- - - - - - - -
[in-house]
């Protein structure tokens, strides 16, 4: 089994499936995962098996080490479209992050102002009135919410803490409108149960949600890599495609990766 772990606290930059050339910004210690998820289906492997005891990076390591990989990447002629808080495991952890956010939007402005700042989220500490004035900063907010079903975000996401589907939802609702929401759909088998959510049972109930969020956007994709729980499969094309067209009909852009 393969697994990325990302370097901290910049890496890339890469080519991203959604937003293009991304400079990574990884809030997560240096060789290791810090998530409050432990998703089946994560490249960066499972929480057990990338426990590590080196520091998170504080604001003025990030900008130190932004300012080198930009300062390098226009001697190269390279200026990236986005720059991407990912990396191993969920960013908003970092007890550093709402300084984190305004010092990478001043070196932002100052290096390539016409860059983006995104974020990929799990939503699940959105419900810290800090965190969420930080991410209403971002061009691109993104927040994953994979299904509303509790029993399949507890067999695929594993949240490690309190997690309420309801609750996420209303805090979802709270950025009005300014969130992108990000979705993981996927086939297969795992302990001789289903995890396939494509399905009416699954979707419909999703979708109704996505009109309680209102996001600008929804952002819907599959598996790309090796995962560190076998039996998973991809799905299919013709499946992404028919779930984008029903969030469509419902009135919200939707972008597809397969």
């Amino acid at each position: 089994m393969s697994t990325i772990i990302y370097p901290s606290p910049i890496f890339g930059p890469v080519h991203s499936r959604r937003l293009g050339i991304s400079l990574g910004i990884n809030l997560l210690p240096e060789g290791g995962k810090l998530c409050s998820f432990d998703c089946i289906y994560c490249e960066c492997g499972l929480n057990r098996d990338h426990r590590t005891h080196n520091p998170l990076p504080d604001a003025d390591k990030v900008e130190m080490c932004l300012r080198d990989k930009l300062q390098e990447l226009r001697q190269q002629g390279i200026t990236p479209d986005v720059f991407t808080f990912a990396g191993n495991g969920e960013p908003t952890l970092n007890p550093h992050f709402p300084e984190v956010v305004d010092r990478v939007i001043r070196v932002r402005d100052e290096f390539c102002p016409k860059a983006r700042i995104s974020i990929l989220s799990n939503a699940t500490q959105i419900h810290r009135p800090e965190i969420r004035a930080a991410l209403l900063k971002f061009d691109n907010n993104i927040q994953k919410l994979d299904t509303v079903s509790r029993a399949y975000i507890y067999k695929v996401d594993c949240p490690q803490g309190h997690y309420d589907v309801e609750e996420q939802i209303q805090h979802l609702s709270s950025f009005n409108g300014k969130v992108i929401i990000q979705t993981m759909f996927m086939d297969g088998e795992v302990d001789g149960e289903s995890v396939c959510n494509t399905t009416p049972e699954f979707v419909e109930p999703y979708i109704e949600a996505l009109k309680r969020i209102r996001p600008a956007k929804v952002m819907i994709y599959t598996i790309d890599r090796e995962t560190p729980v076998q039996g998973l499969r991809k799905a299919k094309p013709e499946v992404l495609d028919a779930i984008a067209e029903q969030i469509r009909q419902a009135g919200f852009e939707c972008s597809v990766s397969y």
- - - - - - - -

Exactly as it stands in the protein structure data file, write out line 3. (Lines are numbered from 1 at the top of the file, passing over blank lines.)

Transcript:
């Amino acid at each position: 089994m393969s697994t990325i772990i990302y370097p901290s606290p910049i890496f890339g930059p890469v080519h991203s499936r959604r937003l293009g050339i991304s400079l990574g910004i990884n809030l997560l210690p240096e060789g290791g995962k810090l998530c409050s998820f432990d998703c089946i289906y994560c490249e960066c492997g499972l929480n057990r098996d990338h426990r590590t005891h080196n520091p998170l990076p504080d604001a003025d390591k990030v900008e130190m080490c932004l300012r080198d990989k930009l300062q390098e990447l226009r001697q190269q002629g390279i200026t990236p479209d986005v720059f991407t808080f990912a990396g191993n495991g969920e960013p908003t952890l970092n007890p550093h992050f709402p300084e984190v956010v305004d010092r990478v939007i001043r070196v932002r402005d100052e290096f390539c102002p016409k860059a983006r700042i995104s974020i990929l989220s799990n939503a699940t500490q959105i419900h810290r009135p800090e965190i969420r004035a930080a991410l209403l900063k971002f061009d691109n907010n993104i927040q994953k919410l994979d299904t509303v079903s509790r029993a399949y975000i507890y067999k695929v996401d594993c949240p490690q803490g309190h997690y309420d589907v309801e609750e996420q939802i209303q805090h979802l609702s709270s950025f009005n409108g300014k969130v992108i929401i990000q979705t993981m759909f996927m086939d297969g088998e795992v302990d001789g149960e289903s995890v396939c959510n494509t399905t009416p049972e699954f979707v419909e109930p999703y979708i109704e949600a996505l009109k309680r969020i209102r996001p600008a956007k929804v952002m819907i994709y599959t598996i790309d890599r090796e995962t560190p729980v076998q039996g998973l499969r991809k799905a299919k094309p013709e499946v992404l495609d028919a779930i984008a067209e029903q969030i469509r009909q419902a009135g919200f852009e939707c972008s597809v990766s397969y």